ESPN Still Isn't Quite Getting The Message Cord Cutters Are Sending
from the more-of-the-same dept
We’ve noted repeatedly how ESPN has personified the cable and broadcast industry’s tone deafness to cord cutting and TV market evolution. The company not only spent years
As the data began to indicate the cord cutting trend was very real, insiders say ESPN was busy doubling down on bloated sports licensing deals and SportsCenter set redesigns. By the time ESPN had lost 10 million viewers in just a few years, the company was busy pretending they saw cord cutting coming all the while. ESPN subsequently decided the only solution was to fire hundreds of longstanding sports journalists and support personnel, but not the executives like John Skipper (since resigned) whose myopia made ESPN’s problems that much worse.
Fast forward to this week, when Disney CEO Bob Iger suggested that Disney and ESPN had finally seen the error of their ways, and would be launching a $5 per month streaming service sometime this year. Apparently, Iger and other ESPN/Disney brass have finally realized that paying some of the least-liked companies in America $130 per month for endless channels of crap has somehow lost its luster in the streaming video era:
“There are signs that young people are coming into multi-channel television. People that were once called or thought to be cord-nevers are starting to adopt less expensive over-the-top packages,” Iger said.
Who knew? Did you know? I certainly didn’t know. Bloomberg, meanwhile, informs us that the company’s new service is “Iger’s bet on the future“:
“If anything it points to what the future of ESPN looks like,? Iger said on a conference with investors. ?It will be this app and the experience that it provides.”
But will it? There’s every indication that ESPN’s still only paying lip service to innovation. What consumers say they want is the ability to either avoid ESPN entirely, or buy ESPN the channel on a standalone basis. But it’s important to point out that’s not what ESPN is actually offering here. The new streaming service won’t provide access to ESPN’s existing channel lineup unless you have a traditional cable subscription. Without a traditional cable TV subscription, users of the app will be directed to other content they may or may not actually want:
“The over-the-top service will roll out sometime in the spring, in tandem with a redesign of Disney’s ESPN app. The over-the-top feature will be one part of that app, allowing users to watch live programming that will not otherwise be available on any of its channels. “The third feature is a plus service, we’re calling it ESPN Plus, that will include an array of live programming that is not available ? live sports, live sports events ? not available on current channels,” Iger said in an exclusive interview on CNBC’s “Closing Bell.”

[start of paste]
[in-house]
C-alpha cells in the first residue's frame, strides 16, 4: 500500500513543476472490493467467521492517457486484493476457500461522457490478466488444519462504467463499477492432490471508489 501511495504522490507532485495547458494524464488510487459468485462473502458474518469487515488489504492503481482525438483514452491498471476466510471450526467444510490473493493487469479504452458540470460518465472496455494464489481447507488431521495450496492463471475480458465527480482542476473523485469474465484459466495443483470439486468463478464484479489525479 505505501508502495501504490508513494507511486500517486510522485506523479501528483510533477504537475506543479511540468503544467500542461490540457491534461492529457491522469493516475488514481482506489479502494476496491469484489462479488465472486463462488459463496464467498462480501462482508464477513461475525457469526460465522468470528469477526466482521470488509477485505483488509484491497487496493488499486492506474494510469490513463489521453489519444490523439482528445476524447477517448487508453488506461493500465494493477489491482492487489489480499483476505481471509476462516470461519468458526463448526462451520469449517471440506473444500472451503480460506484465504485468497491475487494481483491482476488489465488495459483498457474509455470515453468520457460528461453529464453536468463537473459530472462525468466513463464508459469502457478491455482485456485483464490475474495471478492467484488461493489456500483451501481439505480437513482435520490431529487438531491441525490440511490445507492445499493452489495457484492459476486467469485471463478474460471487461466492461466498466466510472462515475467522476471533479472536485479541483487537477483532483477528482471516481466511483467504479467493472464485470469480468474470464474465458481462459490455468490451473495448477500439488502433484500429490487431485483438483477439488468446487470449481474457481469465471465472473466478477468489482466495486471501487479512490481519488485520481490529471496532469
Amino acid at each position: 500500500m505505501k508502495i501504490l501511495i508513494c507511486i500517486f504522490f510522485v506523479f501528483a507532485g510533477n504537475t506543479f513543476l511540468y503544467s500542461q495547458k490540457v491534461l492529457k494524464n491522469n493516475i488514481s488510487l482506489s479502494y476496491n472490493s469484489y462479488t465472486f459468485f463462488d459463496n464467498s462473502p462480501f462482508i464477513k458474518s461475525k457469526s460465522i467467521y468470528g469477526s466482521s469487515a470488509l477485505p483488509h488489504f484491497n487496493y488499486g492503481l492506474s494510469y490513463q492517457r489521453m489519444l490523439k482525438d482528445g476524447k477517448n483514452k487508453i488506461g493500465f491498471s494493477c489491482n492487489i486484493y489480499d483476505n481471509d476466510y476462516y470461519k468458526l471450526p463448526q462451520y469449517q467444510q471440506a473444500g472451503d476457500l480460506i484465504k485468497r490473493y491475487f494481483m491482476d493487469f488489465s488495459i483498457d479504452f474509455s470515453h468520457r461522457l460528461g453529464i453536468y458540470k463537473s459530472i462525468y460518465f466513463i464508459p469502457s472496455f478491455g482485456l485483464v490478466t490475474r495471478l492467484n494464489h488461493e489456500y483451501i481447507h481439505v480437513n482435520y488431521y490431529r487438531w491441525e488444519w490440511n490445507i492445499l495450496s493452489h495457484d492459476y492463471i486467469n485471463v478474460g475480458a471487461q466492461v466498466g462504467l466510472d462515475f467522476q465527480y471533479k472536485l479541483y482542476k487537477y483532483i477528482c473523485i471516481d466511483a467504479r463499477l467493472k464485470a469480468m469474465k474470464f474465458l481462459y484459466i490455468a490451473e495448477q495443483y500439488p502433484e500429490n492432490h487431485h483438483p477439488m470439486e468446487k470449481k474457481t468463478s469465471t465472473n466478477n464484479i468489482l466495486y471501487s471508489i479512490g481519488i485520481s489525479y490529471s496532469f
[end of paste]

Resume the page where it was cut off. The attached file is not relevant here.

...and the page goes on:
This is something ESPN already tried once with the launch of ESPN 360 (ultimately renamed just ESPN 3) years ago. That channel offered access to streaming sports content, but not any of the content anybody was actually interested in (unless you’re really crazy for men’s professional hopscotch). What users want is either the option to buy ESPN as a standalone channel, or to avoid ESPN entirely. What ESPN’s offering is a streaming channel retread filled with content viewers probably didn’t ask for. All, again, because ESPN is afraid of cannibalizing its traditional viewership numbers by trying something new.
Admittedly ESPN is stuck between a rock and a hard place with no real easy options. ESPN currently makes $7.21 for each cable TV subscriber, many of whom pay for ESPN begrudgingly. Many industry insiders also have told me over the years that ESPN’s contracts with many cable providers state that should ESPN offer its own streaming services, cable providers will no longer be bound by restrictions forcing them to include ESPN in their core lineups, which will only accelerate the number of skinny bundle options being offered without ESPN.
In short, if ESPN offers a standalone version of ESPN, it only encourages customers to cut the cord and move to less expensive (and less profitable) alternatives. If ESPN doesn’t give customers what they want, they’ll cut the cord out of frustration. But if ESPN actually wants to be ready for the future, getting out ahead of the inevitable shift to streaming is the only real solution. Nobody said evolution would be painless or the traditional cable TV cash cow would live forever. ESPN has the option of getting out ahead of the trend, or playing from behind later on when the cord cutting trend shifts from a trickle to a torrent.